I treasure my little cherub, and even better, printing her/him out does not take a lot of printer ink. I am going to use this image for some gift tags and possibly in the future for baby shower gift cards. I enjoy the thought that this artist’s work lives long past the 100+ years ago it was created. Maybe our combined efforts in this altered version will live for 100 more. Thanks for looking!


Postcards – Easter

I enjoy sharing a few of my vintage seasonal postcards from time to time. A Blessed Easter and Spring to you!

Easter Postcard Forget Me Not

“Dear Friend, I guess you think I’m a mighty long time answering your postal received several weeks ago but will try and answer it now. Hoping to see or hear from you soon. Ever your friend. E.” Postmark reads: April 17, 1908

The postcard has to be flipped upside down to read all the message.

Message on Easter Postcard
Message on Easter Postcard

Postcards – Spring and Easter

I’ve been looking through my postcard selection and setting aside some Easter and Springtime postals to place into tri-folded paper once again. Check out my Valentine’s Post on how to make these simple display pieces.

Displaying your Postcards

I’ve also included a close-up look at a few of the postcards with a translation of their endearing messages. Happy Spring!

Image (31)a

Image (32)a

“We got home after a fashion. Fred was car sick but lays it to your beans. We were dead tired all three kids slept all the way. We were scattered all over the car. Robert is nearly well. I shall look for all of you a week from Sunday. Good by, Ida”

(Postcard does not have a date but according the appearance and the stamp I would guess it was sent between 1909 and 1914.)

Image (31)b

Image (32)b

The postcard above was sent in 1912. It reads as follows:

(? ?) “Dear Mabel, This is a beautiful day but cold yet and we have plenty of snow yet they say it is ten feet deep on the side of the road between here and Madrid now. I had a letter from Maud and (?) yesterday and one from your mama this is all I will write this week. Danah Anne has not got so she can sew any yet. Grandma”

Image (31)c

Image (33)c

This Easter Postcard was sent in 1908. I love to read the words, enjoy the lack of grammar, and take delight in the phrasing which is so different than the way we speak now. Enjoy the Easter message:

“How do you like your new home by this time? We don’t have no school for a few days not until they fumigate the measles all out. We are all well and hoping you’s are all the same. Stella (?)”

Postcards – Valentines Part 1

Valentine 2

Collecting antique postcards and reading the messages is a favorite pastime of mine. I think these beautiful postal Valentine’s are lovely. The postcard above has no message or address. I wonder if it was purchased early, slipped into a drawer, and forgotten. Or perhaps the loving sentiment for the intended departed before the day arrived. We’ll never know.

Here are a few more with the messages translated as well as I was able to read the old-fashioned script.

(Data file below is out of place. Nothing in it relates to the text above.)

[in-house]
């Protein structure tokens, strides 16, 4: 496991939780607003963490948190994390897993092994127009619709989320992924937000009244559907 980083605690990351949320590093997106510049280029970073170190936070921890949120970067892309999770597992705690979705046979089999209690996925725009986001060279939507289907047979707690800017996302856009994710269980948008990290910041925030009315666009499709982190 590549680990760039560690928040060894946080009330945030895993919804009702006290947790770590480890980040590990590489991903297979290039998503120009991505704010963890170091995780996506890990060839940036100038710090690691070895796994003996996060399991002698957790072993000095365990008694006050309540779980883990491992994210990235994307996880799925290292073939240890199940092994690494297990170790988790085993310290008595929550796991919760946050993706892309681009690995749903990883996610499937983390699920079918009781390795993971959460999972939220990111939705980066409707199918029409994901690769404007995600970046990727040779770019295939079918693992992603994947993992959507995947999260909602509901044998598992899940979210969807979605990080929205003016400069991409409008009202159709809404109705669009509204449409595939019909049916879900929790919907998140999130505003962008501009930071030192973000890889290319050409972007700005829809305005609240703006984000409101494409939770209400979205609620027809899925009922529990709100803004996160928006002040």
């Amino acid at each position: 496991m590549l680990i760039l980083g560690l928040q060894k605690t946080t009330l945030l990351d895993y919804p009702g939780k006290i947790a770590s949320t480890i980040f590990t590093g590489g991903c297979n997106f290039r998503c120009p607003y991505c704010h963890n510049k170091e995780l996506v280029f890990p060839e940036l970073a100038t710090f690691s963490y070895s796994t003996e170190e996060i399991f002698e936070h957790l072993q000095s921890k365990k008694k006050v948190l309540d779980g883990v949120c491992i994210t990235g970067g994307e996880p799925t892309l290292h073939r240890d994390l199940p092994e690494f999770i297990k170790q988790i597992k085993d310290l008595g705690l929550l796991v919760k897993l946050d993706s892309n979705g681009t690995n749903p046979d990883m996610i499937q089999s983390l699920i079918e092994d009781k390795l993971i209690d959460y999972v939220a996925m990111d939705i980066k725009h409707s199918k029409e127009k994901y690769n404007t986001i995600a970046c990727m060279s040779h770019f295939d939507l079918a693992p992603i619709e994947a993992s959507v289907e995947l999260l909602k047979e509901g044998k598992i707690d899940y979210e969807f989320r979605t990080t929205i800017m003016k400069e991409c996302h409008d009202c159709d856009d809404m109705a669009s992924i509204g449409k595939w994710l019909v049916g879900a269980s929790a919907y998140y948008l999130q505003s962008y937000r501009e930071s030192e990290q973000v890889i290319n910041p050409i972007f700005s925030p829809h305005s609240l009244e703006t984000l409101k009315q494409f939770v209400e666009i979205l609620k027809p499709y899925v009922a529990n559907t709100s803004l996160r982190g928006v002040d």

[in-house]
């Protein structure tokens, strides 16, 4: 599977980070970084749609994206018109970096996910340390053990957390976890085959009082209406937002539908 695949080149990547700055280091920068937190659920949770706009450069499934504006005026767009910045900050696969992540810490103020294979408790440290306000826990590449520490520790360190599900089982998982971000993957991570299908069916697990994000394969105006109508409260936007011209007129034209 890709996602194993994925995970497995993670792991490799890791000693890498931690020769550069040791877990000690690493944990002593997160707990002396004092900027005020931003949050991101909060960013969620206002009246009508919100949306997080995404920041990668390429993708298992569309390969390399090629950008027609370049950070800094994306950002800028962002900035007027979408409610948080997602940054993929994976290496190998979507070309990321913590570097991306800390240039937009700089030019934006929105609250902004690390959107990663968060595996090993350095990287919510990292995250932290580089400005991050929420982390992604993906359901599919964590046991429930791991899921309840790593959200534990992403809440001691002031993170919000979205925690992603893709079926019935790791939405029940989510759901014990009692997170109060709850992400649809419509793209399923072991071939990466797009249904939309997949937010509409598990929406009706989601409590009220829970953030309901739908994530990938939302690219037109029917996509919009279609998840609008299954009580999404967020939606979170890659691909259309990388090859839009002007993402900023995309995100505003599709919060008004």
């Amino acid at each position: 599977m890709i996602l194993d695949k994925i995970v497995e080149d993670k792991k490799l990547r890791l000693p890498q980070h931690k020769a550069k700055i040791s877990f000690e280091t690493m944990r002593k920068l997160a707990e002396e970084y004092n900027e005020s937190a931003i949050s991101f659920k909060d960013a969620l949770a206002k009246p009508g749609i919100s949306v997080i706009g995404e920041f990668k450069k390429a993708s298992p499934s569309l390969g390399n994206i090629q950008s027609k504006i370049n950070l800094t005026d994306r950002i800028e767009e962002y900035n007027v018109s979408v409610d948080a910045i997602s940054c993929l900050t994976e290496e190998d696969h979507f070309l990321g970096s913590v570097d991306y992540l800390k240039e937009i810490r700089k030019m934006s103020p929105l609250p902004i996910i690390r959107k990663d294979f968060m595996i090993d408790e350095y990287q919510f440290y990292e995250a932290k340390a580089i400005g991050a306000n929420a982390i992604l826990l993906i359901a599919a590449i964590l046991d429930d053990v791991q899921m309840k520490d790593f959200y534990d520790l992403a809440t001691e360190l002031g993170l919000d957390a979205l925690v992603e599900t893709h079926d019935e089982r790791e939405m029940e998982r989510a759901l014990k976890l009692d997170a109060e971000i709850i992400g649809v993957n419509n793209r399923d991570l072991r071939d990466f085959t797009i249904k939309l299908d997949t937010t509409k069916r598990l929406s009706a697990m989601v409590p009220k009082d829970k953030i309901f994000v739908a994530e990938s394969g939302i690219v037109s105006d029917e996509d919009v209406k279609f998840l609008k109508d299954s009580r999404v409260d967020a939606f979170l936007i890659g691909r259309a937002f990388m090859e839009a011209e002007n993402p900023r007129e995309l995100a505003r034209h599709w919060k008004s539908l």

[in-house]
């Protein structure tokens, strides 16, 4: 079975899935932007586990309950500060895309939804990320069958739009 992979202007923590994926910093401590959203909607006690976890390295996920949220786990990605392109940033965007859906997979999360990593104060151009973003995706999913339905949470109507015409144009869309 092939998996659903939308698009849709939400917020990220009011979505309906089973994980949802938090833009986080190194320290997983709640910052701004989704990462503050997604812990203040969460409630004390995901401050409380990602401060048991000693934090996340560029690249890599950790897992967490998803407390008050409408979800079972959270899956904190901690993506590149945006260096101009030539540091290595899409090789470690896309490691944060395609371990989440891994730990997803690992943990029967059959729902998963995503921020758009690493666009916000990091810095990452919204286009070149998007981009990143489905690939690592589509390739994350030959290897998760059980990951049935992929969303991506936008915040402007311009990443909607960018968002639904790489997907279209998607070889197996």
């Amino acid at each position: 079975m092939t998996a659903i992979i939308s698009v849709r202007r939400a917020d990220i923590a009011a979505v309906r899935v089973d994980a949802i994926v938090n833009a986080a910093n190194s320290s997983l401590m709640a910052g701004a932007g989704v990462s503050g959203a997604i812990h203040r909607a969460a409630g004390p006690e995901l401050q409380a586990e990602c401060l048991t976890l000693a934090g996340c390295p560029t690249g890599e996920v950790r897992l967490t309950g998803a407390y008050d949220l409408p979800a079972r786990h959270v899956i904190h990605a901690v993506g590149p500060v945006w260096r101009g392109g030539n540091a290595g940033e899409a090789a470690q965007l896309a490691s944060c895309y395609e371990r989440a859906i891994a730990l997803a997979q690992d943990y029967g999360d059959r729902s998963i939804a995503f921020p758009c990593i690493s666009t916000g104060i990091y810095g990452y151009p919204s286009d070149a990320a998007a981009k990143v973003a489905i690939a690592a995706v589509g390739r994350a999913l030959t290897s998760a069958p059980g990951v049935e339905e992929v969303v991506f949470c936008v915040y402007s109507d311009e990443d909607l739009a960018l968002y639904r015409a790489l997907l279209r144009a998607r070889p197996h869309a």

The one below is my favorite. I delight in long and rambling messages.  I also love this style of postcard, a painting with a landscape scene included.

valentine 1

postcard 1

Dear Morgan,
You ought to come (?) – while the sledding lasts it is fine. Come (?) all are well Mrs Hines is with us now sick. With love, Henry

This card above was mailed from Ardmore, Pennsylvania to Philadelphia in February of 1910.

valentine 3

postcard 2

This card reads, “From Catherine Knight”

The card above was mailed on February 14, 1910 from Robbinston, ME.

valentine 4

postcard 3

I love the gorgeous writing on this postcard. There is no message, only a name and address written in a beautiful hand. The  postal pictured above was mailed on February 13, 1907.

Postcards – An Unexpected Gift

I recently received a Christmas Card from a dear cousin who lives in Nevada. Inside I found a surprise, three postcards from her collection to mine. They are beautiful. Postmarked 1909 – 1911, they are from the era I most enjoy. Happily, they had interesting messages on the backs. I like postcards that were mailed with messages, not for me are pristine postals (see note)  that were never sent. The photographs below show the postcards with their back sides beneath the fronts, and a translation of their messages. I transcribe them as I see them, with or without proper punctuation, spelling or phrasing.

Sometimes the messages contain just a quick greeting, at times they speak of bad news, and every now and then they might have a quick scolding or request.

Note: Click here for the history of postcards or “postals” as they were first called. History of Postcards

postcard 1

postcard 1w

Dear Willie how are you getting a long I am Fine and dandy. From you cousin Fred Dilkmeyer ans soon. February 1911

postcard 2

postcard 2w

Dear Barb Mother was buried yesterday eve we got to U.S. at 11 am We will be home Fri if nothing happens on 12.8 8 PM But if we happen not to be there Fri will sure be there Sat I will have to rest a few hours before I am able to come. How are you. will see you soon as I can. As ever W.R.W

postcard 3

(I love the beautiful embossing on the front of this postcard)

postcard 3w

Dear Sister I am well how are you and Hollis what is Hazzel Eastern address.  tell Hollis that I did not receive his xmas Postal he sent me. so give him my address right and send me his address from Sister Lutie. give my regards to Minnie and all.

Thanks Myrna…I love them all. 🙂

Postcards – Vintage Thanksgiving and Autumn

I collect old postcards. I don’t have a preferable style, but I do tend to collect the years of 1900 through 1910. Many of the postcards are related to holidays, birthdays or seasons of the year. I’ve included two Thanksgiving postcards here along with an Autumn Scene.

So often my postcards will have a picture in a picture…in the case above a landscape within a seasonal depiction of a turkey.

Many postcard collectors prefer pristine cards that have no writing and have never been mailed. I am just the opposite; the more cramped, old-fashioned writing a card has, the more I love it.

I also find the wisdom of this postcard mailed a hundred years ago to be as true today as it was in the early 1900’s – Live for Today.

It can be quite a challenge to read the writing…scrawly, in this case written by a lefty, and using expressions not common today, but it is a challenge I love. A good way to attempt to decipher the cramped writing is to scan the card and magnify on your computer screen. Here is how this postcard reads:

Dear Effie I rec. (received) your card and was glad to hear from you and (a name I can’t read), I will wish you both a Happy New Year. Will (unknown word) and write soon. My head is troubling me. I suppose you have not the cold winter where you are as have both. Altog (?altogether?) we have had it very mild so far. I hope it may continue for I do not like the cold. With lots of love. Your old friend Ada.